Final thought on their good points; EA announced a new Star Wars Battlefront. I don’t care what stage it’s at, the nostalgia of the thought alone is enough right now.
Both EA and Ubisoft announced new racing games for the next-gen consoles, Need For Speed: Rivals and The Crew respectively. This is a little difficult for me to get excited about at the best of times (driving games don’t normally do it for me), but even so, I thought both announcements fell a little flat. Forget all the customization options, and open-world maps, and consider the online features that both games seemed to hang their hats on. They are strikingly similar; both allow other online players to join games and interact with each other, whether it be cooperatively or competitively. The loss of lobbies and loading screens is great, sure, but driving games have always been born for multiplayer, and yet this is the centre-piece of two next gen games? I feel like they’re trying to make us find it more interesting than it really is, but I’m afraid I haven’t fallen for it.
EA Sports is boring. I’m so sick of it now, basically just releasing the same 5 or 6 games once a year, making sure to dress up an old selling point as new, and update the databases; job done. I almost thought they were trying to personally mock me when they said on-stage (and this is word for word) “Innovation is what drives our FIFA team”. Are you joking!? They got rid of the Be A Pro and Arena modes on FIFA 13 and thought we wouldn’t notice because they put in a new touch system. I struggle to see it as innovation when you are literally taking features out. I fear the case is the same with next-gen titles too; fancy sounding buzz words like ‘BounceTek’ and ‘Living Environments’ are starting to feel meaningless now. I think it’s probably time for EA to realise that their sports franchise doesn’t appeal to the hardcore gamer any longer; it certainly doesn’t to me, and I think we only fire up FIFA when the music is loud and the drink is flowing, which is hardly an immersive experience. Keep selling it, but don’t continue to make a song and dance.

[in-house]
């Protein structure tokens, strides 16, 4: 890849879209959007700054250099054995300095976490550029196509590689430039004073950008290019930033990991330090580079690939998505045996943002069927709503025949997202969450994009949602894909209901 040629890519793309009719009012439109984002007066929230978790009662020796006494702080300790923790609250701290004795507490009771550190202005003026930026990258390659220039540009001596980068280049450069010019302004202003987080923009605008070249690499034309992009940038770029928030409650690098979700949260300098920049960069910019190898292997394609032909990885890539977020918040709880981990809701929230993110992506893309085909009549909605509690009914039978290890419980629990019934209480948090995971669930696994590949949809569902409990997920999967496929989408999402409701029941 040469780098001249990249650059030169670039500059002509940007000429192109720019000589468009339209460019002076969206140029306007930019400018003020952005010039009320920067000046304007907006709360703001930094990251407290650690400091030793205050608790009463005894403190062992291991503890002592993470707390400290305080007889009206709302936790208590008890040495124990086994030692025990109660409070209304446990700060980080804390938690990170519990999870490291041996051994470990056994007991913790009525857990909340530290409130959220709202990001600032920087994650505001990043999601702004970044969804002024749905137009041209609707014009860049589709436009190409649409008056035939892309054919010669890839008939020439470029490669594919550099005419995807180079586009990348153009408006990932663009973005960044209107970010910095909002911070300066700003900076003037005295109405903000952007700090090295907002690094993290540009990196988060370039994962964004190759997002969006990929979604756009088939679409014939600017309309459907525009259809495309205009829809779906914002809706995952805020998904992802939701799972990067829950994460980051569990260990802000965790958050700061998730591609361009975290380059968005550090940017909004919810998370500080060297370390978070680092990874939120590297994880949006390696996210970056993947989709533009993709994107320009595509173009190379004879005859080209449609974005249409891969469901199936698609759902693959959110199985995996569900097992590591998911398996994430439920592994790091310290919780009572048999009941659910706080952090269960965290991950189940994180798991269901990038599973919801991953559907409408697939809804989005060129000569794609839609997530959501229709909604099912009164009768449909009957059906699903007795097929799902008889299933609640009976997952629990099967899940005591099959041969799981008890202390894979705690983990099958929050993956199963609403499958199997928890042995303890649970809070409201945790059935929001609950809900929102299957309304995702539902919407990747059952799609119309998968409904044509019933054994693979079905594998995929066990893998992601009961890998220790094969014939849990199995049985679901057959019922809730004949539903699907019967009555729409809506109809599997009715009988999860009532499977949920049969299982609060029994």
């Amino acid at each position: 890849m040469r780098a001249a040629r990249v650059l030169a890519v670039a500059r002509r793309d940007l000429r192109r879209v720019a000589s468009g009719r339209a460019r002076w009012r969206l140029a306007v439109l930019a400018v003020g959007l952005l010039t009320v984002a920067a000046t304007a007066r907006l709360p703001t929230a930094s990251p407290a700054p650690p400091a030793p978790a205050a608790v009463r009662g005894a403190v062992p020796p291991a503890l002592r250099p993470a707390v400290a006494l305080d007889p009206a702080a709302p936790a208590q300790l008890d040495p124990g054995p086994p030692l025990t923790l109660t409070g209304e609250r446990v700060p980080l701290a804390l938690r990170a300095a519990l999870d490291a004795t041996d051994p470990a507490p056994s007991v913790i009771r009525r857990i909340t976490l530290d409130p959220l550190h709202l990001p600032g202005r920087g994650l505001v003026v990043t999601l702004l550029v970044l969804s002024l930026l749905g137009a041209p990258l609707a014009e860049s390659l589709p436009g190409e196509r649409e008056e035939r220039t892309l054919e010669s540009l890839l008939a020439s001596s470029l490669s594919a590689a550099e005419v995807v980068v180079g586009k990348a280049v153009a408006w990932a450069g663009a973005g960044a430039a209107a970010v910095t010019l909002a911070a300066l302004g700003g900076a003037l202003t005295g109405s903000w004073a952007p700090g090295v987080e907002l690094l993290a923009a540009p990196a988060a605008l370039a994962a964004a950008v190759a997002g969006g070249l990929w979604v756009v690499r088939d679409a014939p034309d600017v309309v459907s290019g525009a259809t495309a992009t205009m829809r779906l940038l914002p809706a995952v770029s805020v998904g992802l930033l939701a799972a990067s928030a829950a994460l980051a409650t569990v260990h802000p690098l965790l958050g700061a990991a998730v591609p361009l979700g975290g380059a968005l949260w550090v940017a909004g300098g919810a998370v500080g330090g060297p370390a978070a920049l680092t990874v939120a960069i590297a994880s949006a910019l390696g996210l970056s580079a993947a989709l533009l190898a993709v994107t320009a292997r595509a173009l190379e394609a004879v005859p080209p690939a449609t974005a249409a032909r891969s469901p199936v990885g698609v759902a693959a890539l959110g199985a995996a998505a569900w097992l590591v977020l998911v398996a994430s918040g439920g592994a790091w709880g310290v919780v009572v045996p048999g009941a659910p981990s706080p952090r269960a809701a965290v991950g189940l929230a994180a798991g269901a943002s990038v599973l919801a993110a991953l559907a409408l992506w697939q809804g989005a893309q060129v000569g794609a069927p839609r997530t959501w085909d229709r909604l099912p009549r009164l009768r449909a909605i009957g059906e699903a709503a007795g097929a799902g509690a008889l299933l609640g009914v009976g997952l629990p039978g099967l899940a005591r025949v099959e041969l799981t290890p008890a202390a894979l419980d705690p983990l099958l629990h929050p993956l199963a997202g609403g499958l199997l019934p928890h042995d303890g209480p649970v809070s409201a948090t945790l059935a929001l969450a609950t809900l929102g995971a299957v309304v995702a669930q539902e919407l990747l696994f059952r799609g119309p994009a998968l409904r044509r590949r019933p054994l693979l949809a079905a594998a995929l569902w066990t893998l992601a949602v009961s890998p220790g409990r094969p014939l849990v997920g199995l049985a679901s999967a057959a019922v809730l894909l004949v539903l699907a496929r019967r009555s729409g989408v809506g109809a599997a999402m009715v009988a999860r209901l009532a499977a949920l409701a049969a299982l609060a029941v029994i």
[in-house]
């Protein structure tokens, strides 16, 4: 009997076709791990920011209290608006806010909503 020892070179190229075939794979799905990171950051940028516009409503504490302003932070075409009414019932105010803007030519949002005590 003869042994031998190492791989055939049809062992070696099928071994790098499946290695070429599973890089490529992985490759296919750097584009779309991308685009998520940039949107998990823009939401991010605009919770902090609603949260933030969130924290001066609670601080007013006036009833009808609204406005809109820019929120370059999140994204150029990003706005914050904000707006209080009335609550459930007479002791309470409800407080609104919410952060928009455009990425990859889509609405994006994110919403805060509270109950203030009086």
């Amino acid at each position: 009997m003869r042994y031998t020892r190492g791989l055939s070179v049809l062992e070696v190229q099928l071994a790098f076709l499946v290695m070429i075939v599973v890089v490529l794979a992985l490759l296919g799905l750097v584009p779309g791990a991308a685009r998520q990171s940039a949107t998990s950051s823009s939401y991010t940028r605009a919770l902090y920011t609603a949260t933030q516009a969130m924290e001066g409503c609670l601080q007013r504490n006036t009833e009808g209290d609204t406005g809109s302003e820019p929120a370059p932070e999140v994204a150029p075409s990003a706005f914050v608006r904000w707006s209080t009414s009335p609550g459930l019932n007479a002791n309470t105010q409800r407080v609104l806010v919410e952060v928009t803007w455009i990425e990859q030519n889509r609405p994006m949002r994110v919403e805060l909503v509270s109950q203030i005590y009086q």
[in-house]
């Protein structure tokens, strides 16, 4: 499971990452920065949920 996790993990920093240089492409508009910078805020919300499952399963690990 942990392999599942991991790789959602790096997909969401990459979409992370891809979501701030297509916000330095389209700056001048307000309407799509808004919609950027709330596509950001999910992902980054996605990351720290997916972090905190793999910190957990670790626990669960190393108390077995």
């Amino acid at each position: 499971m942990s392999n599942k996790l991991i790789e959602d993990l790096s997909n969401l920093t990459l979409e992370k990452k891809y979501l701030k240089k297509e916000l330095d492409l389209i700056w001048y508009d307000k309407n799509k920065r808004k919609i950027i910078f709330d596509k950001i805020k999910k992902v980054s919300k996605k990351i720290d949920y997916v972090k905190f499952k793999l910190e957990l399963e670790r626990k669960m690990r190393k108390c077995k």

To go back to my concerns about Battlefield 4‘s ‘teamwork’ based online gameplay, I think the issue can be divided in two. The first problem I think is with the implementation of a ‘commander’ that can survey the map and provide support and communications. Now, at the conference, this was controlled by a man with a tablet, but I fear he was too removed from the action to provide me with entertainment I seek from what is now a goliath in the FPS market. Is anyone really going to want to play like this? I may have missed the point entirely, so use the comment section to voice your concerns, but I’ll probably stick to my guns. Before I point out my next problem, I want to show my appreciation for the fluidity and innovative nature of the team-based combat, which looks both sophisticated and ambitious. Got that? Good. It’s a stupid idea. Have you ever actually played online with someone that was willing to listen to you? I can’t get people in the same room as me to cover me in-game, so I doubt I will have success with international strangers. And I certainly don’t have 63 willing and submissive friends that are willing to play and listen to my every command. Looks amazing, but I fear it lacks something in functionality.
Ah well, certainly more highs than lows, which I guess is a nice surprise. If I had to pick a winner, I’d probably just edge towards Ubisoft, but perhaps it’s unfair to let anything try and compete with Watchdogs. All we can do now is hope for the same quality in finished product as in reveal. Oh, did I mention? I skyscraper fell down!